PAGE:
Non-residential activity represents about 75-80% of building activity with residential another 20-25%. The timing and impact of a construction cycle is complex but the most cited leading indicator is the Architectural Billings Index, or "ABI." Note this is a U.S. only index. Here's a ridiculously simplified framework for what happens and in what order:

1. Design

2. Specify

3. Move dirt

4. Pour cement

5. Erect the structure

6. Plumbing, piping

7. Electrical

Shown below are the ABI sub-indexes for Commercial/Industrial, Institutional and Residential. Remember, residential is much smaller, and headlines of big percentage swings off depressed activity can be misleading.

Commercial/Industrial activity has been talked about, and heavily invested in, over the past 4-5 years. The only thing that hasn't happened is a big upswing, given plenty of excess capacity. The typical recovery: a) landlords get through downturn of lower rents, constrained cash flow, and sometimes distressed situations, then b) refurbish what they have and only then do they c) start to think about building. Right now we are between "b" and "c" - but that is a big gap.

Institutional markets, including schools, government, healthcare and related have dealt with budget/funding pressures but also have trended modestly upward.

Residential markets continue to improve, at a more modest rate, now that recovering home prices are now making new home purchases a bit tougher.

Every coin has two sides

United Rentals (NYSE:URI) remains optimistic on North American construction activity and is well positioned to opine. While Gulf Coast and fracking regions may see some headwind in their regional economy we see significant upside from lower costs.

In many ways construction and shipbuilding are quite similar. A ship is made up of a) steel, b) labor and c) the stuff you put in. Material costs are a huge swing factor.

In construction the total material costs will approach 60% of total building cost. Prior to the commodity boom that started in 2003, the steel/iron ore portion approximated 10-15% as iron ore (required for steel) was stable in the $30 ton area. With the 2003-2004 take off in commodity prices iron ore peaked near $200/ton and material costs approached 30-35% of total project cost. The Great Recession cured the cost issue with lower demand, falling rents and lack of credit availability.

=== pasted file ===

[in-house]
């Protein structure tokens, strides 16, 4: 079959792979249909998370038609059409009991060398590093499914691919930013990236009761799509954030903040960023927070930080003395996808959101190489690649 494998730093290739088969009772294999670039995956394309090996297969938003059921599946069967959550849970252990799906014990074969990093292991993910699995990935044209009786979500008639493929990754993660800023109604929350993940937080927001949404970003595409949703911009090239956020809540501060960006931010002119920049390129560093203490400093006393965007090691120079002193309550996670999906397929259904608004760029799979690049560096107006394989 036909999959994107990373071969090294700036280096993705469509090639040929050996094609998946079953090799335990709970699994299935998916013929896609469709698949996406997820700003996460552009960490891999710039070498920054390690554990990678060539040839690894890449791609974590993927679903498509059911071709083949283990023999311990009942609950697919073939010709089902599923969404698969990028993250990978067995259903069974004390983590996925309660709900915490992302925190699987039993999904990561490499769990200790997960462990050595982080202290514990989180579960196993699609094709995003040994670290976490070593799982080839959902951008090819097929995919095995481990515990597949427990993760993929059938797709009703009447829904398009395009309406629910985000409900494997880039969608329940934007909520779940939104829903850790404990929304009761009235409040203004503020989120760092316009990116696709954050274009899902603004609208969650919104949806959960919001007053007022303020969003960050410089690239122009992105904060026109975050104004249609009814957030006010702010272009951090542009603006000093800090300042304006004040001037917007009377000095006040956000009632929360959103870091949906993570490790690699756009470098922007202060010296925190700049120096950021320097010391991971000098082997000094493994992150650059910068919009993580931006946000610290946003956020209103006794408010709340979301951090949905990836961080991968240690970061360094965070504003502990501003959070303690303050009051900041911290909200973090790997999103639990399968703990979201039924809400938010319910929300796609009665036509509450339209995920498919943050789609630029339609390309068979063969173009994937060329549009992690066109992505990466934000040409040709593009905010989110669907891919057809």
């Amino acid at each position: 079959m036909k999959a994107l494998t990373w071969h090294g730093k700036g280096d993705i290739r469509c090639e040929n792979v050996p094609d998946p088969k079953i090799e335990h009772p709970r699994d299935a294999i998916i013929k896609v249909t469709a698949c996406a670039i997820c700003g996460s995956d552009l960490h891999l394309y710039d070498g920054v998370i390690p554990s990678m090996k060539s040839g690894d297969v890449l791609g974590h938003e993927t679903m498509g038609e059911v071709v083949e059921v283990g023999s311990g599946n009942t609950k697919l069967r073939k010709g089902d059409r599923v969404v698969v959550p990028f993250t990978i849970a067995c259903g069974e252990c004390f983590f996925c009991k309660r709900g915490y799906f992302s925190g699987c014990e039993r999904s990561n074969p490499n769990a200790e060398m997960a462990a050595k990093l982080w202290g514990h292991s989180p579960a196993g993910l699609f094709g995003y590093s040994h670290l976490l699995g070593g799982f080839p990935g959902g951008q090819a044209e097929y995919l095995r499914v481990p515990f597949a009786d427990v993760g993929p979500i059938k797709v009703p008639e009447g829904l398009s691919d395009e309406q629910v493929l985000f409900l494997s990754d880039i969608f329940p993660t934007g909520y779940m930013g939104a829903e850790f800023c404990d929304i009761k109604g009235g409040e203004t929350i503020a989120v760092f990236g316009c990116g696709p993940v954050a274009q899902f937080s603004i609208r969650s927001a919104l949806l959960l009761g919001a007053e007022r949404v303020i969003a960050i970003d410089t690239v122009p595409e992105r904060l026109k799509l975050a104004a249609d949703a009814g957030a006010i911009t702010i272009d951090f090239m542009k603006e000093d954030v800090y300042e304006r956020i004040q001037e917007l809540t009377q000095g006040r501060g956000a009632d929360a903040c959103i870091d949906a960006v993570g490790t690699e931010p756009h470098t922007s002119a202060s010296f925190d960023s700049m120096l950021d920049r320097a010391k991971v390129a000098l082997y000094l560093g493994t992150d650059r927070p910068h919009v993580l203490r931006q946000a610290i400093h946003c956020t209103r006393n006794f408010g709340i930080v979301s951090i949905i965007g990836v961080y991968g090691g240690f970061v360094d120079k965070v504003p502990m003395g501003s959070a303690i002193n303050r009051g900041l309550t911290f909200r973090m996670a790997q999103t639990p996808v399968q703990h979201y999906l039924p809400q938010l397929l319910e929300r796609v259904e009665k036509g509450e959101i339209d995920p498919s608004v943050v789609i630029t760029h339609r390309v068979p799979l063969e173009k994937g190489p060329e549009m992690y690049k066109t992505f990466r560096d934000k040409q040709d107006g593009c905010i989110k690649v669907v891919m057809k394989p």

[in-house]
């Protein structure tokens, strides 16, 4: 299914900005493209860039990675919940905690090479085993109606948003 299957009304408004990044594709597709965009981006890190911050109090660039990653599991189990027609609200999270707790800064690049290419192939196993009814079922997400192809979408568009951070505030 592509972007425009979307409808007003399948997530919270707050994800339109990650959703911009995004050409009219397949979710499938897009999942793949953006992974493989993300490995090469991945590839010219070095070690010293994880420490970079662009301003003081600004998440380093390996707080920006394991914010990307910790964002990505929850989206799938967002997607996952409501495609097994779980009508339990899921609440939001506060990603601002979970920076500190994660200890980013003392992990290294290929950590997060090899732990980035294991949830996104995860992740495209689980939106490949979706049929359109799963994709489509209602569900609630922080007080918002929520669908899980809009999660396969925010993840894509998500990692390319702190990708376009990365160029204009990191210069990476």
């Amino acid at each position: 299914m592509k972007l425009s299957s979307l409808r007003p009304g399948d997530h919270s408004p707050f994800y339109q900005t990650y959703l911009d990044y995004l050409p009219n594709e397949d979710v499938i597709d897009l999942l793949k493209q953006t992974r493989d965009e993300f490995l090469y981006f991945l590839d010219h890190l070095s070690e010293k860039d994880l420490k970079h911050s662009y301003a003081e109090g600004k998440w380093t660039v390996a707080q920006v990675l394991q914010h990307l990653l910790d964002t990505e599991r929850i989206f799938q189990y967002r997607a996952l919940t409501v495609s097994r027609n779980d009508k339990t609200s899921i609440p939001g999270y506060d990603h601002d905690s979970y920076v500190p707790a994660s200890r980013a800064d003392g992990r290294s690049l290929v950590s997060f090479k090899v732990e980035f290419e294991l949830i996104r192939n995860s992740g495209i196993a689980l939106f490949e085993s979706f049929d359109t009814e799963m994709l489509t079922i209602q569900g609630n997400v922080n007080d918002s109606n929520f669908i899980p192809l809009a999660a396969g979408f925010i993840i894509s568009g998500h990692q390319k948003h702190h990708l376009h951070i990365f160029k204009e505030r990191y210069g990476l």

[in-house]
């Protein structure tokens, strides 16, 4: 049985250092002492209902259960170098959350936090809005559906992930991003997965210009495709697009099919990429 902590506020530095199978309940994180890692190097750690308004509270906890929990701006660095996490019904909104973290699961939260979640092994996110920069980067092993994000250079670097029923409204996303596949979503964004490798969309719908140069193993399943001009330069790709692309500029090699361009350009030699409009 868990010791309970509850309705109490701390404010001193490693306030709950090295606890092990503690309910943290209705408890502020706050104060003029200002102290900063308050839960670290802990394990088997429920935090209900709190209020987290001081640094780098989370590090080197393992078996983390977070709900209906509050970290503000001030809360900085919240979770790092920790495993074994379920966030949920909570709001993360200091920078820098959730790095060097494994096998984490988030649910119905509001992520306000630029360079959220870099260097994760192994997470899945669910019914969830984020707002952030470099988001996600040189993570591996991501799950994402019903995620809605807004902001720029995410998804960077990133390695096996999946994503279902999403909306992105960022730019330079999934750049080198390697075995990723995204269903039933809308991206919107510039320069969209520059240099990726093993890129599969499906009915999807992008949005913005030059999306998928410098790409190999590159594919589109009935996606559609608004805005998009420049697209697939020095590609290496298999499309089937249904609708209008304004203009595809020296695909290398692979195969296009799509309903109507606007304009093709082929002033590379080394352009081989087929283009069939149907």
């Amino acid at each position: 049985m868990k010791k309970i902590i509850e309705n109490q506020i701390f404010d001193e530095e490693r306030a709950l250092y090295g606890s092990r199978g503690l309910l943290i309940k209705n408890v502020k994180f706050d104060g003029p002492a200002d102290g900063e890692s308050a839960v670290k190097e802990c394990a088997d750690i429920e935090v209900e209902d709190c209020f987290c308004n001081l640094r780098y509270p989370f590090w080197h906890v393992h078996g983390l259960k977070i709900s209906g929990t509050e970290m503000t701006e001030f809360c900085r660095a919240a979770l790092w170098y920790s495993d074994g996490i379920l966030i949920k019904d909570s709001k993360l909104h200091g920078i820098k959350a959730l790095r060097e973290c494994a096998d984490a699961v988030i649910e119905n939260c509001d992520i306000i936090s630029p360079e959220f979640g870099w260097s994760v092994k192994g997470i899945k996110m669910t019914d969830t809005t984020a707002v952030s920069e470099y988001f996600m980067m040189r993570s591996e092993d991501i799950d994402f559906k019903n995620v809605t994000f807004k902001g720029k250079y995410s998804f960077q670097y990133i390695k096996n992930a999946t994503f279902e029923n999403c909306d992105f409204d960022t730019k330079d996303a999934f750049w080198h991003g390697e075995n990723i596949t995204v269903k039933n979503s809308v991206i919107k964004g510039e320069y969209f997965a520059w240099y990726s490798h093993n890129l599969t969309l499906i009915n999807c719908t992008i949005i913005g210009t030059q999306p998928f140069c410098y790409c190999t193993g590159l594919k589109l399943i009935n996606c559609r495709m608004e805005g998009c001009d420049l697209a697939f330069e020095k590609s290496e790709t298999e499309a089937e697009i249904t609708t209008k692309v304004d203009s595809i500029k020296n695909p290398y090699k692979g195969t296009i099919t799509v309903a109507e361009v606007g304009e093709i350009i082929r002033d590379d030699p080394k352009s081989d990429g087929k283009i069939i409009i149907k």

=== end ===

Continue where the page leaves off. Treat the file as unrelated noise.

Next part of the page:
Now the question is demand - how much, which market segments and how quickly? We argue that a) U.S.-based demand is solid, incremental demand is greatest for select institutional markets but also C&I, and that falling commodity prices can allow the customer (government) to move forward if not accelerate their construction plans.

Place those coins here:

Here are three companies with significant exposure to North American (and global) non-residential construction activity:

Eaton Corporation (NYSE:ETN): Strong global electrical products, systems and services franchise with a machinery kicker (currently a modest headwind from mining and ag).

United Technologies (NYSE:UTX): 45% construction related, particularly their Otis Elevator and Carrier air conditioning units. Remaining 55% is primarily aerospace.

Oshkosh Corporation (NYSE:OSK): Company boasts a solid, growing Access Equipment segment, cement mixers and refuse collection as the low-margin Defense business shrinks.

What about Caterpillar (NYSE:CAT)? We think the stock is cheap here (at $80) and with very low expectations. At the same time headwinds from oil and gas, mining and probably rail make the shares untimely. Can make sense for the patient.

Disclosure: The author has no positions in any stocks mentioned, and no plans to initiate any positions within the next 72 hours.

The author wrote this article themselves, and it expresses their own opinions. The author is not receiving compensation for it (other than from Seeking Alpha). The author has no business relationship with any company whose stock is mentioned in this article.